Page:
The Reavers of Skaith, published by Paizo, written by Leigh Brackett, is the third book in a series following The Ginger Star and The Hounds of Skaith. Below I'll be discussing some ideas that floated through my brain as I read it. This includes spoilers so if you insist on knowing nothing of the book, do not read on.
First off, the cover. Here, Eric John Stark is fighting off Children of the Sea. These are people who in the long ago past were changed at a genetic level so that they should thrive under the waters.
When looking at the origins of the races in your campaign, what if you throw a touch of some of the old school in there. In several campaigns that span the earliest time of the RPG origins, the past was not always one of swords and spells. Both Blackmoor and the Wilderlands, as well as Arduin and even parts of Greyhawk, have their nods to technology in one form or another.
In 4e, this would almost make more sense. Suppose that Dragonborn and Tielflings are NOT the results of devilish bargains and dragons making martial guardians. Suppose instead they have one common origin and were supposed to guard the land against all others and the other races were put into place as servants and guides for their perspective duties. Most would say that elves, still being elves, still being known for their forest lore, have succeeded. Ditto for dwarves and perhaps even plausible for halflings. But Tielflings and Dragonborn who've never had a strong root in gaming history?
In the core of 4e background, they each had a mighty empire and both were destroyed in a clash. What if that mighty empire's origin lies in genetic engineering and super science? What if they were one empire at a time until a race divide seperated the two and eventually lead to war? It provides a lot of opportunities to expalin with genetic engineering some of the strange races and monsters in the game as opposed to merely hand waving everything away as magic or some crazy deity.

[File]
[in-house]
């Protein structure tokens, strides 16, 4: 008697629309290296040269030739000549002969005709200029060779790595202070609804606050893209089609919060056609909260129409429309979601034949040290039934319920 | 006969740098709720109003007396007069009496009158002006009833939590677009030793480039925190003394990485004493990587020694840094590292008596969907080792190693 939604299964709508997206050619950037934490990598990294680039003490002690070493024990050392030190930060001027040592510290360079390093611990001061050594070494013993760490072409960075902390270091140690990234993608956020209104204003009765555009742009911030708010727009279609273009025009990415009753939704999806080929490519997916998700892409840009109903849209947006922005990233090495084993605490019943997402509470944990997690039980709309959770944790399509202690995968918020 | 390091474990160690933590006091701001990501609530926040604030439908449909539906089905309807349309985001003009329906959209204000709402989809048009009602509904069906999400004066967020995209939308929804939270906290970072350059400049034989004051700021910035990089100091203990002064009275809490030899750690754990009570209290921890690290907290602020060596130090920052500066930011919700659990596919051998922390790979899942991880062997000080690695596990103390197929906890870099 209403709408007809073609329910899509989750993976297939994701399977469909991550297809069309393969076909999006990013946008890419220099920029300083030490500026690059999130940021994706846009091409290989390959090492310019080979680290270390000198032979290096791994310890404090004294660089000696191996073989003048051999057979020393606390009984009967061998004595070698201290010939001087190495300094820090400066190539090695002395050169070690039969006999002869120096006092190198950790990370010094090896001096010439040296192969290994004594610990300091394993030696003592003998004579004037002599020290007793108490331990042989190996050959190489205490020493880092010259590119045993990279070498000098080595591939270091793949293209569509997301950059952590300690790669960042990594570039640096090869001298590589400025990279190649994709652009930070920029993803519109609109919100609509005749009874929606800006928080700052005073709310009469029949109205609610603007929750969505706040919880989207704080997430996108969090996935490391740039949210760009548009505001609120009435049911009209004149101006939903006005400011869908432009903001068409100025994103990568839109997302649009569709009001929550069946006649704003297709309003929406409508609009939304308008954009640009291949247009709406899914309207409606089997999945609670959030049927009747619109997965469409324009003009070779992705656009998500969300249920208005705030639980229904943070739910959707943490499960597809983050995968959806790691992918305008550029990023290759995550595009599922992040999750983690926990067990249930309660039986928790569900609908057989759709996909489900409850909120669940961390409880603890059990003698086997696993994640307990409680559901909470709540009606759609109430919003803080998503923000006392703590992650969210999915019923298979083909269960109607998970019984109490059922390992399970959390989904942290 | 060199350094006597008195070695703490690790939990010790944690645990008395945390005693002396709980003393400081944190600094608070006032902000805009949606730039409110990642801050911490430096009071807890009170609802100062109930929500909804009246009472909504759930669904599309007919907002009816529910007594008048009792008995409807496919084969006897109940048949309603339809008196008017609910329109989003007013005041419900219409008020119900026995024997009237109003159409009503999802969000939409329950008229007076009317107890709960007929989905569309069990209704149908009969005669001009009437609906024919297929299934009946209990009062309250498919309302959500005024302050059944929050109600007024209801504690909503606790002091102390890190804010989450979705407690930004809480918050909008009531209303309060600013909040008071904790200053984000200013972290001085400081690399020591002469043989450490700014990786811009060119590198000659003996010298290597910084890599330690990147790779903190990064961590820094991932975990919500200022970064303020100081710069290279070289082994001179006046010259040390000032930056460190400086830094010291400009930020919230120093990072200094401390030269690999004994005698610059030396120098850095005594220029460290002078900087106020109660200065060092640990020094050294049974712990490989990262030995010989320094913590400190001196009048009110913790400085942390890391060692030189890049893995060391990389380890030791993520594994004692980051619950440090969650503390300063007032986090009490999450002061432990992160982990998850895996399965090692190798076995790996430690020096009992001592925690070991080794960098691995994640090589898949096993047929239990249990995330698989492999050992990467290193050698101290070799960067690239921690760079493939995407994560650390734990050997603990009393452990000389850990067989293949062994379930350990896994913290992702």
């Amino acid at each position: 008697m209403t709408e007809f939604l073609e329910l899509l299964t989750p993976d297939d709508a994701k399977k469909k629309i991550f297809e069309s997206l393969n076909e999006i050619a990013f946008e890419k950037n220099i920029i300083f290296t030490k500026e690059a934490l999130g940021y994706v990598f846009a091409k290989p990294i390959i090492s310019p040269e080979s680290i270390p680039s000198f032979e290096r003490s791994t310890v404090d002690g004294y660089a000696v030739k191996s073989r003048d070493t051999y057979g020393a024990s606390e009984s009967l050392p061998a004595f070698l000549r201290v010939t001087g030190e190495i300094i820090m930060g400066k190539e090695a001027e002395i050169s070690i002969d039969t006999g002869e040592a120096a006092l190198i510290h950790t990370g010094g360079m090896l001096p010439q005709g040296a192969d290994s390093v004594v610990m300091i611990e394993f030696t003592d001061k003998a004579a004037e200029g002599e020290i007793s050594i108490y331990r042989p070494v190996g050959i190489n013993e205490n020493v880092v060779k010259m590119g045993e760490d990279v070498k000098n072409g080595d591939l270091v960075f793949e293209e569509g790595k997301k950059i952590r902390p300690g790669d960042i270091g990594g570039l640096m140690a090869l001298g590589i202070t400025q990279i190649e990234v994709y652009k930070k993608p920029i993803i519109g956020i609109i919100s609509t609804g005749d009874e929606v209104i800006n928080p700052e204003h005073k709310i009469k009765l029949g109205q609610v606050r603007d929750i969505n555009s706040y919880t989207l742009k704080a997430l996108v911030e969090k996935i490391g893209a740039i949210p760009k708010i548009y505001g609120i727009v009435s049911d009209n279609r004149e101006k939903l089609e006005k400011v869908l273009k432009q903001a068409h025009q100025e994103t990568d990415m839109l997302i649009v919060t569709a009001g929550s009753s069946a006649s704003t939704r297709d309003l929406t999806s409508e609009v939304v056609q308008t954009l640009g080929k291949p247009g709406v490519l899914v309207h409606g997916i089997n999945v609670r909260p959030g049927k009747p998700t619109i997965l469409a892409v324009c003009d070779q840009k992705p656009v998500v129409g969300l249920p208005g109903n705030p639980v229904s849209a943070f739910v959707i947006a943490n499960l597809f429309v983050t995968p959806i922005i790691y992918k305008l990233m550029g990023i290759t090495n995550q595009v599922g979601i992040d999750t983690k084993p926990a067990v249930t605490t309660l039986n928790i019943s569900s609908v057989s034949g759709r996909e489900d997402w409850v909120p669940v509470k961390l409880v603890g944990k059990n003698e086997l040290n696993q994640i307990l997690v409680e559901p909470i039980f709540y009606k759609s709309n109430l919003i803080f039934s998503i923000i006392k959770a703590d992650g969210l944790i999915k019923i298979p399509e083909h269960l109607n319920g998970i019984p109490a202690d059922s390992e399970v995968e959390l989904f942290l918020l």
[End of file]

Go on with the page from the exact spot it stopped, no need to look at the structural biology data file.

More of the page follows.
The other thing that comes clear from The Reavers of Skaith is the powerful place of religion. There are several different sects with various followers here. Many of them with fanatics willing to die for the cause. If the Game Master can impress upon the players the importance of religion, not necessarily to the characters, but to certain factions within the campaign, it can act as a guide for what to expect if those factions ever come into conflict with the players.
For example, there are several instances here where the fantatics fight to the death. In the real world, even with all the advanced secruity and technology we have, unfortunately, we've learned the power of a man determined to die who has explosives with him. The point being it's hard to reason with someone whose already determined that if they're going to die, they're taking you with them.
Lastly, there is Halk. A broad shouldered swordsman who wishes to kill Eric John Stark, but keeps finding reasons not to. If the players do a good job at their various duties, if they treat the NPC's with respect, if they work out their differences, show that it has an effect on the game by changing the way that the Non-Player Characters react to them. At times the reader isn't sure if Halk is going to go for that vengance, but at the end with the characters have their last verbal confrontation, we know that Stark has Halk's grudging admiration.
Keep in mind the various points of origin of your world. Keep the role of religion and the various things it can make a man do in mind. Keep in mind that the players can effect real change in the campaign and have the world react to it.